Near ABU NAJIM, Iraq - As newly elected government officials speak of a unified Iraq, the country's three dominant ethnic groups struggle to reposition themselves for power and stability in a world without Saddam Hussein. Not surprisingly, Sunni Arabs-the ethnic group most favored under Saddam's regime-have the hardest hill to climb.
The plight of Kurds moving back to reclaim land lost when Mr. Hussein tried to oust them from Iraq has filled this area northeast of Baghdad with Kurdish refugee camps. But since Saddam's ouster, successful land claims by many Kurds also are reshuffling the world of thousands of Arabs who can no longer claim the land Saddam gave them as home.
Often placed in the middle of these disputes are U.S. soldiers. On May 20, troops stationed near here visited a Sunni Arab camp of displaced persons who are begging for the lands taken from them by the returning Kurds. The soldiers who met with these Sunni Arabs said the mud hut village they now must call home, about 10 miles north of Tuz, proves life has turned hard for the minority group. Once they could claim power in Iraq through Saddam Hussein, himself a Sunni Arab whose Baathist regime showed favoritism to those belonging to its branch of Islam.
Now Sunni leaders realize that they stand to lose not only their homes in contested areas but also any claim to power in a new Iraq. On May 21 one of the largest gatherings of Sunni sheiks, clerics, and political leaders took place in Baghdad, as the Sunnis clamored to win back lost political ground by forming a new alliance. The Baghdad press reports that the Sunni leaders hope to persuade the now-ruling Shiites and Kurds to open 20 new seats in the National Assembly to Sunnis, rather than the 14 originally allotted them after January elections. The group also hopes to persuade former Prime Minister Iyad Allawi, who resigned from a key committee post following his faction's poor political showing, to return to the ring. What is significant about the Baghdad gathering is its implicit endorsement of the current government and the constitutional drafting process now underway. Many leading Sunnis, including the Association of Muslim Scholars, endorsed the gathering after once urging Sunnis to boycott the elections.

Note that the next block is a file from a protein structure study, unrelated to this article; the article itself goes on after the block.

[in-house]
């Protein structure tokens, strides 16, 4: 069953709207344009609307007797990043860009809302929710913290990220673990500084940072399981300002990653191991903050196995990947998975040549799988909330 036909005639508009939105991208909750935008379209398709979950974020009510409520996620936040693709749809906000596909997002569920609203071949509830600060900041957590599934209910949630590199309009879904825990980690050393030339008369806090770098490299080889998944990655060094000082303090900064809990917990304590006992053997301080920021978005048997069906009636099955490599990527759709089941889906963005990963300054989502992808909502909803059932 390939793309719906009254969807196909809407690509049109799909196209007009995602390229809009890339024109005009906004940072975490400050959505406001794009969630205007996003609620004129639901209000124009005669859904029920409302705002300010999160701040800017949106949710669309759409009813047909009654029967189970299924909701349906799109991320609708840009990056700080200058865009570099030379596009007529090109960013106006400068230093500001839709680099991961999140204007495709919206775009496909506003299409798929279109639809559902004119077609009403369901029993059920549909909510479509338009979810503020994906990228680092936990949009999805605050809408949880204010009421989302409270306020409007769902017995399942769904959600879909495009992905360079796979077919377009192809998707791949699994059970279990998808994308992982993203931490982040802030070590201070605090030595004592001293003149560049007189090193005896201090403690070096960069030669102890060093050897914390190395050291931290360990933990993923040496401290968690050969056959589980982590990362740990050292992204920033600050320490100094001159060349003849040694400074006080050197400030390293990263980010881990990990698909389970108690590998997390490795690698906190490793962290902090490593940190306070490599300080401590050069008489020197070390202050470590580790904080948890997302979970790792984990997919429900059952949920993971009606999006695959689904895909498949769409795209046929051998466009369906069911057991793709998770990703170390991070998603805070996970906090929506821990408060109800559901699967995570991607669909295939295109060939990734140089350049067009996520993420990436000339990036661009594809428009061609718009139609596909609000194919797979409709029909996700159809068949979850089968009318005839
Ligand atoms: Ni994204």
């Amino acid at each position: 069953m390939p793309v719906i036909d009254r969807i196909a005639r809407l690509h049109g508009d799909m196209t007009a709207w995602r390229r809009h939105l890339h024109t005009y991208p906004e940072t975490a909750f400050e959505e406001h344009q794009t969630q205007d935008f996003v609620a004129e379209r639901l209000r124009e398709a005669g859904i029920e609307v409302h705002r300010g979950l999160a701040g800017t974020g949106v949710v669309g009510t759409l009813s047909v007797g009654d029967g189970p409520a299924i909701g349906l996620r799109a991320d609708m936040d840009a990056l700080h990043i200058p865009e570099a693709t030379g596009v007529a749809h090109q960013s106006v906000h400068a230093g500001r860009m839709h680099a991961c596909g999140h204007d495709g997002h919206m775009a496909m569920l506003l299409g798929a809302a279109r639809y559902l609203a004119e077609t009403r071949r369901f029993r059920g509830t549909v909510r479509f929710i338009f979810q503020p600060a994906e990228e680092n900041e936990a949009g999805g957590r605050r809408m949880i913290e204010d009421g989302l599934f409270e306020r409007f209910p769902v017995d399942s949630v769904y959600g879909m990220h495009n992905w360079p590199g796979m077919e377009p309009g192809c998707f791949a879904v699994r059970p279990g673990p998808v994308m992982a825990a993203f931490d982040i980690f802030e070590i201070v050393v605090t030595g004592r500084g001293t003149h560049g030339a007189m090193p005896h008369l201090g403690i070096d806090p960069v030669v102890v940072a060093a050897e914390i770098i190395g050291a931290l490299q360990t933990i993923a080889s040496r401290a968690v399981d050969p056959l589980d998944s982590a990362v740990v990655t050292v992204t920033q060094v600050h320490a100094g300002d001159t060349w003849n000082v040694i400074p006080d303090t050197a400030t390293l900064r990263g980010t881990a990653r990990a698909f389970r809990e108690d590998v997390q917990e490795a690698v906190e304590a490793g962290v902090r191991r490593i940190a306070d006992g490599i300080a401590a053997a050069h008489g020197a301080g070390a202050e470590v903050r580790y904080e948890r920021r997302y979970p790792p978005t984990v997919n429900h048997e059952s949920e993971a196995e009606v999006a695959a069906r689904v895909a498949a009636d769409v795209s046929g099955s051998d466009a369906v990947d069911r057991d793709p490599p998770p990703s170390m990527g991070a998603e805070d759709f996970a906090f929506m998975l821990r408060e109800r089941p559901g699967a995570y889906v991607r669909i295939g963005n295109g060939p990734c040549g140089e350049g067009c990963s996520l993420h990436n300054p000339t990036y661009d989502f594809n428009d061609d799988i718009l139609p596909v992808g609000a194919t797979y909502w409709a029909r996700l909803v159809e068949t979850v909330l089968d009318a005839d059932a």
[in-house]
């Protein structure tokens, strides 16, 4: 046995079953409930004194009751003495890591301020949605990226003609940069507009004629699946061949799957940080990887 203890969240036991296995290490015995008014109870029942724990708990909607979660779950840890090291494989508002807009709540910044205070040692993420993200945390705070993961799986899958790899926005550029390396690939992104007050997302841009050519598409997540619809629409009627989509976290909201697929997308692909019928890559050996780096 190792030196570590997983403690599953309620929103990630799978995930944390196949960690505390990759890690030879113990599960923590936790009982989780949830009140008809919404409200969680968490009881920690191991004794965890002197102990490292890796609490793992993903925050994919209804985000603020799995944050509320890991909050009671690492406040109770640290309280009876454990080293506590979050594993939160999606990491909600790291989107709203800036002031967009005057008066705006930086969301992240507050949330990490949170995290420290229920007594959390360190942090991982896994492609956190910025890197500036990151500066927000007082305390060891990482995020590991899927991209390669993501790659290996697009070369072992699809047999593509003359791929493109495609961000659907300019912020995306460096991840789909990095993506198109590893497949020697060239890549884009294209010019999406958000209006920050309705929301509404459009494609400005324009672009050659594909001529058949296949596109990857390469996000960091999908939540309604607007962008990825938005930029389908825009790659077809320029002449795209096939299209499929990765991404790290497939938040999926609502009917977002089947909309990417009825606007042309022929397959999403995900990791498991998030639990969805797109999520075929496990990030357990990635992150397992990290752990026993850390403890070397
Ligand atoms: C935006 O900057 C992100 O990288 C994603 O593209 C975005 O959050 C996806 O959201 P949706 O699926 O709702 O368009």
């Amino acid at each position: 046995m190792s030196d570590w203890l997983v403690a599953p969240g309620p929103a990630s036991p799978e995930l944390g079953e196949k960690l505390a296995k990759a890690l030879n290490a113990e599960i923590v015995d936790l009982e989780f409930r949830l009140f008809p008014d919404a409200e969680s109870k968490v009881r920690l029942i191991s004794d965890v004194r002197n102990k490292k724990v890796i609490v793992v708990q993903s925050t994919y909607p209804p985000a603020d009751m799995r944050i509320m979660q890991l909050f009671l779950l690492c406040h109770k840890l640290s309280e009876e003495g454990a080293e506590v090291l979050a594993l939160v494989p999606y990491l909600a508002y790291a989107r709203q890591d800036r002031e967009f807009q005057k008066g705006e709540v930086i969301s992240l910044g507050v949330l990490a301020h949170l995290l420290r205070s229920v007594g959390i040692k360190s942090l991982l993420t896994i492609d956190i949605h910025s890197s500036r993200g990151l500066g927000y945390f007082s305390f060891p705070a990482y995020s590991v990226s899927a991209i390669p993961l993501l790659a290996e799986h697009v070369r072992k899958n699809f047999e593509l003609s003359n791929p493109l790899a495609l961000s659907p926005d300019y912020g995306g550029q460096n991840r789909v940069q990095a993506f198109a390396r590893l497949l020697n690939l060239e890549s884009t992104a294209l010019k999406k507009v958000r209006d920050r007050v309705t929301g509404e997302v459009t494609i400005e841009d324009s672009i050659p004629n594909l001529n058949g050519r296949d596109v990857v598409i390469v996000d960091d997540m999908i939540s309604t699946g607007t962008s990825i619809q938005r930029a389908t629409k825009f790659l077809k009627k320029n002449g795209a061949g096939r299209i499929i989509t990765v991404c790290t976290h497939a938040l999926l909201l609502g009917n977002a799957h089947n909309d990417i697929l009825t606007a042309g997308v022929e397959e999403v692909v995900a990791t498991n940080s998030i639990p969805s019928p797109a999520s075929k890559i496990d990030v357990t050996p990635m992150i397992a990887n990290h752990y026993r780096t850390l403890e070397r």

But political rapprochement may not swiftly help the displaced. Mahmod Khalaf Muamed, the tribal leader over about 700 Sunni Arabs forced to move two years ago, said his people used to live in a village whose remains are still visible across the desert horizon from the scrap heap of sun-dried sand they now call home.
When the Kurds, no longer fearful of Saddam or his army, reemerged in 2003 and drove the Sunni Arabs off the land, they destroyed the Arab homes, according to Mr. Muamed. The Kurds then set about reviving the town they themselves lost to the Sunni Arabs years ago.
"This is de-Arabization," said Sgt. 1st Class Bobby Mullins as he looked over the array of about two dozen mud and straw huts.
As horrid as life is today, Mr. Muamed said it was worse when the homeless Arabs first lost their village. He said the evicted Arabs separated by families and lived in tents until their current homes could be built. Today almost 10 people per hut live with no electricity and collect greenish water from a nearby stagnant irrigation ditch.
The future rule of the minority Sunni Arab population in the new government is a topic of much debate in Iraq's bigger cities as well as among members of the U.S. military stationed here. But Mr. Muamed said his tribe of Sunni Arabs just wants to enjoy life's basic necessities such as clean water and reliable electricity. While admitting life was better for his tribe under Saddam, Mr. Muamed said he is thankful that U.S.-led coalition forces allowed them to live on this new land. "It is harder because of the Kurdish people not because of coalition forces," he said through a translator.
U.S. forces should give the tribe back its destroyed village area, Mr. Muamed argued. But Lt. Col. Frank McCauley, Second Squadron commander of the 278th Regimental Combat Team, said the Army has orders to remain neutral in such land disputes. He said many of these quarrels are in arbitration through the Iraqi Property Claims Court, which has an office in Tuz.